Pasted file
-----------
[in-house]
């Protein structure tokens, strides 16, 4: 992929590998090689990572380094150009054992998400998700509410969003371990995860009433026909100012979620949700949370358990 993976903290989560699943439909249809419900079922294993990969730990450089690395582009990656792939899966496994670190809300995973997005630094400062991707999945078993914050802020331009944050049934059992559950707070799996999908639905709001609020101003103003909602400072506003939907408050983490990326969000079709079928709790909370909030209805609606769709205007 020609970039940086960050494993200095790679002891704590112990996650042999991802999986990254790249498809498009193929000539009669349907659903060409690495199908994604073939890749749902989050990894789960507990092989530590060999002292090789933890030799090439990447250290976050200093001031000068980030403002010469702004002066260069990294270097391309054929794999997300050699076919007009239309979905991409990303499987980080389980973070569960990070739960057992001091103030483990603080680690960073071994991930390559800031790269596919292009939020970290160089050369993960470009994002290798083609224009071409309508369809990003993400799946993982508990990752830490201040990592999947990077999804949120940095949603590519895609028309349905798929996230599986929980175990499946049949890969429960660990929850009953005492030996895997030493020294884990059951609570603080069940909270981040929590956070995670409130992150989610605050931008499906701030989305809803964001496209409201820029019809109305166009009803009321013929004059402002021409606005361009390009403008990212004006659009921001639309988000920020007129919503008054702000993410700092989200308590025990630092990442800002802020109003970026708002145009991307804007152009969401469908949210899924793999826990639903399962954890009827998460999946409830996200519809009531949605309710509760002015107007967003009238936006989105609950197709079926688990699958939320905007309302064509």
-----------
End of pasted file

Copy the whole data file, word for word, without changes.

[in-house]
């Protein structure tokens, strides 16, 4: 992929590998090689990572380094150009054992998400998700509410969003371990995860009433026909100012979620949700949370358990 993976903290989560699943439909249809419900079922294993990969730990450089690395582009990656792939899966496994670190809300995973997005630094400062991707999945078993914050802020331009944050049934059992559950707070799996999908639905709001609020101003103003909602400072506003939907408050983490990326969000079709079928709790909370909030209805609606769709205007 020609970039940086960050494993200095790679002891704590112990996650042999991802999986990254790249498809498009193929000539009669349907659903060409690495199908994604073939890749749902989050990894789960507990092989530590060999002292090789933890030799090439990447250290976050200093001031000068980030403002010469702004002066260069990294270097391309054929794999997300050699076919007009239309979905991409990303499987980080389980973070569960990070739960057992001091103030483990603080680690960073071994991930390559800031790269596919292009939020970290160089050369993960470009994002290798083609224009071409309508369809990003993400799946993982508990990752830490201040990592999947990077999804949120940095949603590519895609028309349905798929996230599986929980175990499946049949890969429960660990929850009953005492030996895997030493020294884990059951609570603080069940909270981040929590956070995670409130992150989610605050931008499906701030989305809803964001496209409201820029019809109305166009009803009321013929004059402002021409606005361009390009403008990212004006659009921001639309988000920020007129919503008054702000993410700092989200308590025990630092990442800002802020109003970026708002145009991307804007152009969401469908949210899924793999826990639903399962954890009827998460999946409830996200519809009531949605309710509760002015107007967003009238936006989105609950197709079926688990699958939320905007309302064509």